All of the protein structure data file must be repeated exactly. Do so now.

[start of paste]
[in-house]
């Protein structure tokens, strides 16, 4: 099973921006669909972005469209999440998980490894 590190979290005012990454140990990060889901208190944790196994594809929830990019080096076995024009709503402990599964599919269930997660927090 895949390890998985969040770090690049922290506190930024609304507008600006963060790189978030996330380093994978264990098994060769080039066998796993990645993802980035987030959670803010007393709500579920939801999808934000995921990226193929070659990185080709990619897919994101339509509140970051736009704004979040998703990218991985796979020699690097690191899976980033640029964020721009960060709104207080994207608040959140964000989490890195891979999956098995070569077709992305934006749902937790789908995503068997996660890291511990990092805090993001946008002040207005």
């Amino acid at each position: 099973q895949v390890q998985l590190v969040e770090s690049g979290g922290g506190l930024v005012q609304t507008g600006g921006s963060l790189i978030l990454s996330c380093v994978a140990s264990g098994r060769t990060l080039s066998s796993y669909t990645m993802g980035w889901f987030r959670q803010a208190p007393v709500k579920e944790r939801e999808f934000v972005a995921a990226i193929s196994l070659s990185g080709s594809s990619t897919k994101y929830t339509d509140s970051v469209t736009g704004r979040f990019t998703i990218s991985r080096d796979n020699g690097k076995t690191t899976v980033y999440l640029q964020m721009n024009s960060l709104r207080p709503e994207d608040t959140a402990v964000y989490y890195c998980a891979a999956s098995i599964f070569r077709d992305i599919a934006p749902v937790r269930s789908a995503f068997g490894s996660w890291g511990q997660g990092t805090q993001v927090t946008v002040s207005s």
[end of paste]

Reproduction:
[in-house]
């Protein structure tokens, strides 16, 4: 099973921006669909972005469209999440998980490894 590190979290005012990454140990990060889901208190944790196994594809929830990019080096076995024009709503402990599964599919269930997660927090 895949390890998985969040770090690049922290506190930024609304507008600006963060790189978030996330380093994978264990098994060769080039066998796993990645993802980035987030959670803010007393709500579920939801999808934000995921990226193929070659990185080709990619897919994101339509509140970051736009704004979040998703990218991985796979020699690097690191899976980033640029964020721009960060709104207080994207608040959140964000989490890195891979999956098995070569077709992305934006749902937790789908995503068997996660890291511990990092805090993001946008002040207005």
């Amino acid at each position: 099973q895949v390890q998985l590190v969040e770090s690049g979290g922290g506190l930024v005012q609304t507008g600006g921006s963060l790189i978030l990454s996330c380093v994978a140990s264990g098994r060769t990060l080039s066998s796993y669909t990645m993802g980035w889901f987030r959670q803010a208190p007393v709500k579920e944790r939801e999808f934000v972005a995921a990226i193929s196994l070659s990185g080709s594809s990619t897919k994101y929830t339509d509140s970051v469209t736009g704004r979040f990019t998703i990218s991985r080096d796979n020699g690097k076995t690191t899976v980033y999440l640029q964020m721009n024009s960060l709104r207080p709503e994207d608040t959140a402990v964000y989490y890195c998980a891979a999956s098995i599964f070569r077709d992305i599919a934006p749902v937790r269930s789908a995503f068997g490894s996660w890291g511990q997660g990092t805090q993001v927090t946008v002040s207005s």